PROBABLE REASON IT FAILED: Shirley apparently got fed up with all the libertarian banter.
ALSO: The message board is still up, but is now titled “Minds in Collision” (an excellent name for its previous incarnation), and as such is clogged with intrusive ads and has very few posters.

NAME: Neon Madness
THE GIST: A webzine run by filmmaker Andrew Copp (of THE MUTILATION MAN) that among other things featured strong reviews of quite a few cult horror flicks. I know I’ll always remember the site’s home page, which had the exploding head from SCANNERS played over and over on a never-ending loop!
PROBABLE REASON IT FAILED: No idea, although on his personal website (coppfilms.weebly.com) Andrew Copp seems pretty adamant that Neon Madness is “finished.”

NAME: Pimpadelic Wonderland
THE GIST: A gaudily designed site devoted to cult cinema of the 1970s, run by a guy who really knew his stuff. The site suffered from the fact that it was updated quite infrequently, although the amazing Video Library was compensation enough, being one of the most mind-blowing collections of cinematic dementia I’ve ever encountered (I was the source, FYI, for several of its videos!).
PROBABLE REASON IT FAILED: The guy who ran the site appears to have become quite distracted by his extra-curricular activities, being a video DJ and programmer for the LA-based Cinefamily movie club.

NAME: The Spam Cam
THE GIST: A chunk of spam left out with a camera recording it as it moldered and decayed, the rate of which you could compare with that of other decaying foods (bananas, pickles, etc). Yes, that adequately sums up the “Spam Cam,” which is of interest to me because it was once an adjunct to Fright.com–and remains one of the grossest things I’ve ever seen.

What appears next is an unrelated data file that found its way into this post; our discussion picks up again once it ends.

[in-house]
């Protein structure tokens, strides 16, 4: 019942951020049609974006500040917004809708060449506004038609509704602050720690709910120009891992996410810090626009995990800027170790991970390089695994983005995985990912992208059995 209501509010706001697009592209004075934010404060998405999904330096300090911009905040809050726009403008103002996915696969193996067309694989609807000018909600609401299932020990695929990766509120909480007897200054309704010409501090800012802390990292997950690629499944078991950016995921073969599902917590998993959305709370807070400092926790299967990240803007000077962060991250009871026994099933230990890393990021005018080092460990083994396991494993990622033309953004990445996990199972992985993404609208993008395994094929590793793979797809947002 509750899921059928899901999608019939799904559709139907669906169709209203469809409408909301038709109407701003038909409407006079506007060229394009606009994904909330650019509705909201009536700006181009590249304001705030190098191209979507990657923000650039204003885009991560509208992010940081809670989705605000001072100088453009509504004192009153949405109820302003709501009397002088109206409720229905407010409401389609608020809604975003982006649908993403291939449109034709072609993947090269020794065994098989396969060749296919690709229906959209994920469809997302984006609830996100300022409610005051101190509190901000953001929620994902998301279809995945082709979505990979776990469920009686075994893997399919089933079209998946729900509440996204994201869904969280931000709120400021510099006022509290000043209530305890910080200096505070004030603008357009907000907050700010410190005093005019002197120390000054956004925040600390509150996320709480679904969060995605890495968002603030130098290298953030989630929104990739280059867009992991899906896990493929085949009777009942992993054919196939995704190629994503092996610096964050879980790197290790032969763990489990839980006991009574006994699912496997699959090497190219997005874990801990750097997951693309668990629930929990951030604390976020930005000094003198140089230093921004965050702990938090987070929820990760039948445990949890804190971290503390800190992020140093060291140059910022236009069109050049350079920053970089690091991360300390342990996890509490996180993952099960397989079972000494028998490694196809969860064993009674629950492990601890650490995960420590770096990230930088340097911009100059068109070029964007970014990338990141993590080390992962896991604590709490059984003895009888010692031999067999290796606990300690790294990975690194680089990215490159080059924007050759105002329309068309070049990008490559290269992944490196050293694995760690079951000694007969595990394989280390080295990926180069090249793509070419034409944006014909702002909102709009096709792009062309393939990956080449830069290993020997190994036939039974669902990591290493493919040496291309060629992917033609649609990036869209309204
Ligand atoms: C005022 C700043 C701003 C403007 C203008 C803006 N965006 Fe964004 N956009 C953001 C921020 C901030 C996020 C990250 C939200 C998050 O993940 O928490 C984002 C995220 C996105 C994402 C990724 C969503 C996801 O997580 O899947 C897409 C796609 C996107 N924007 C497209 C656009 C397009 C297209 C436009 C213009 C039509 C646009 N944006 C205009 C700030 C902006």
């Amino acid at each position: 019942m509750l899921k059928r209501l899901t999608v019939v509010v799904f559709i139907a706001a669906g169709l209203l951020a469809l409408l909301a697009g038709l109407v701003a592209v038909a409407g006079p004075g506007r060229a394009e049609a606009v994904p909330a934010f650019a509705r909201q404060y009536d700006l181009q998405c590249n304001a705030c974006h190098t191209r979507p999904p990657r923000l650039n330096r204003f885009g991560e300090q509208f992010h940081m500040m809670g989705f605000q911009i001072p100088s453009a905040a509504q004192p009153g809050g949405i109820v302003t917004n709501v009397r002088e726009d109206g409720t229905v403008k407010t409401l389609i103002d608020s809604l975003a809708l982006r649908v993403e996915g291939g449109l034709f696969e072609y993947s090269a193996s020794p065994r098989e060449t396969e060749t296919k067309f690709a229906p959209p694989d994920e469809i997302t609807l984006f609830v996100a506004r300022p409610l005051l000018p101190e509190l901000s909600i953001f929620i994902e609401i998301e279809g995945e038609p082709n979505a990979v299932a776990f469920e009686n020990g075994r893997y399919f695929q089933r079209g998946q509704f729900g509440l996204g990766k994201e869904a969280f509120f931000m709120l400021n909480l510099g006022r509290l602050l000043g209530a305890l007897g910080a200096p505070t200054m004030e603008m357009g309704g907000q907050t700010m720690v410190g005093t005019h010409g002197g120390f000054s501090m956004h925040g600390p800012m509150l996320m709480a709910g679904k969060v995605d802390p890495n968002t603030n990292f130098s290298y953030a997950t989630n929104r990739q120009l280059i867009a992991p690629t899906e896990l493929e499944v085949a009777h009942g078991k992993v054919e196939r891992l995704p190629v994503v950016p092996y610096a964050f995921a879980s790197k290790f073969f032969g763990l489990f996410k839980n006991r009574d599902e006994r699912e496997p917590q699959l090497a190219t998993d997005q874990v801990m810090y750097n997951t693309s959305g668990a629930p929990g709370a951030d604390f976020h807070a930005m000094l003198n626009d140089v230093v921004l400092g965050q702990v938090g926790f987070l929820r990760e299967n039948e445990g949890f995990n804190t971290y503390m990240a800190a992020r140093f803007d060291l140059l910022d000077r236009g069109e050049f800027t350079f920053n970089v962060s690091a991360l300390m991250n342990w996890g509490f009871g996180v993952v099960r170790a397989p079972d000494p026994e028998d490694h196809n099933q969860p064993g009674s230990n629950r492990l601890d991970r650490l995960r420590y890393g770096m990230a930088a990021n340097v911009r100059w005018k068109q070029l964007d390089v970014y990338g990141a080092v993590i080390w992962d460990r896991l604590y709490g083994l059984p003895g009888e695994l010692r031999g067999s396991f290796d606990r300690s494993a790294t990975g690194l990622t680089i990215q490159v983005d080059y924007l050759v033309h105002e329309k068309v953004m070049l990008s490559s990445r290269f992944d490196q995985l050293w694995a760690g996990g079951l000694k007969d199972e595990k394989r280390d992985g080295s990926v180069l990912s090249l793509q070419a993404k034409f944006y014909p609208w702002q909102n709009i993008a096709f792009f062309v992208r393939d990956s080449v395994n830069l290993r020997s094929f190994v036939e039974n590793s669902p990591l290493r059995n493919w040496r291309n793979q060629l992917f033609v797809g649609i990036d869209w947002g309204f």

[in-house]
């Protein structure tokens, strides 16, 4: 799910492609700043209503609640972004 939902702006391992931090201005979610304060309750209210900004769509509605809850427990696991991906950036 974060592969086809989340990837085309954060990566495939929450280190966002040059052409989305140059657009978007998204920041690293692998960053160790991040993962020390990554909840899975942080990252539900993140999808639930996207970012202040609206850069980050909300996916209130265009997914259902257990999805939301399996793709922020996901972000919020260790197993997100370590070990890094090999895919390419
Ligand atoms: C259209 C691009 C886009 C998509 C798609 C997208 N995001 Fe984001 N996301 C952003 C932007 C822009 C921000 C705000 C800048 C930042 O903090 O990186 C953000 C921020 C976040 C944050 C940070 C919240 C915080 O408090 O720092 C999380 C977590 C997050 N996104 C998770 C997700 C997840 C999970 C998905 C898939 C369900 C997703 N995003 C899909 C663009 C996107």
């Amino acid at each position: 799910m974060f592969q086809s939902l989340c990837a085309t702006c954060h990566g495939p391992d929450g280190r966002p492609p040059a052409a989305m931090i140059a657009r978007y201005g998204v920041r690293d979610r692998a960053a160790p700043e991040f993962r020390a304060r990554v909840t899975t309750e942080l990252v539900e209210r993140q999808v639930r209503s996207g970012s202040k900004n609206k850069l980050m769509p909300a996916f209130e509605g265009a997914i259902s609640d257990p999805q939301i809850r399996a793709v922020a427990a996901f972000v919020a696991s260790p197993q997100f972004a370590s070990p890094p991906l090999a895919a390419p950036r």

PROBABLE REASON IT FAILED: The people who ran the site (i.e. the people that initially ran this site) lost interest.

NAME: SuperHappyFun
THE GIST: Until it shut down a few years ago this invitingly designed site was the premiere source for hard-to-find foreign and cult DVRs. Run by Cashiers du Cinemart’s Mike White, SuperHappyFun’s DVRs were reasonably priced, of generally good quality and overall well worth the cost.
PROBABLE REASON IT FAILED: In a mass email Mike explained his reasons for shuttering the site, but I’ve forgotten what they were.

NAME: Terrorflicks.com
THE GIST: A horror movie review site that began in September of last year and went dark four months later. I was among those who wrote for it, and found the experience a (mostly) pleasant one.
PROBABLE REASON IT FAILED: The entire enterprise was a bit overly ambitious for a startup outfit, with around a dozen (paid) writers, a forum and an assortment of “horror babe of the week” models. Still, I believe the site had potential, and could have gone the distance if only its proprietors had stuck with it.

NAME: Witching Hour Video
THE GIST: Another excellent web-based source for hard-to-find horror and cult DVRs.
PROBABLE REASON IT FAILED: I’ve heard that the guy who ran the site died a few years ago–can’t confirm it, though.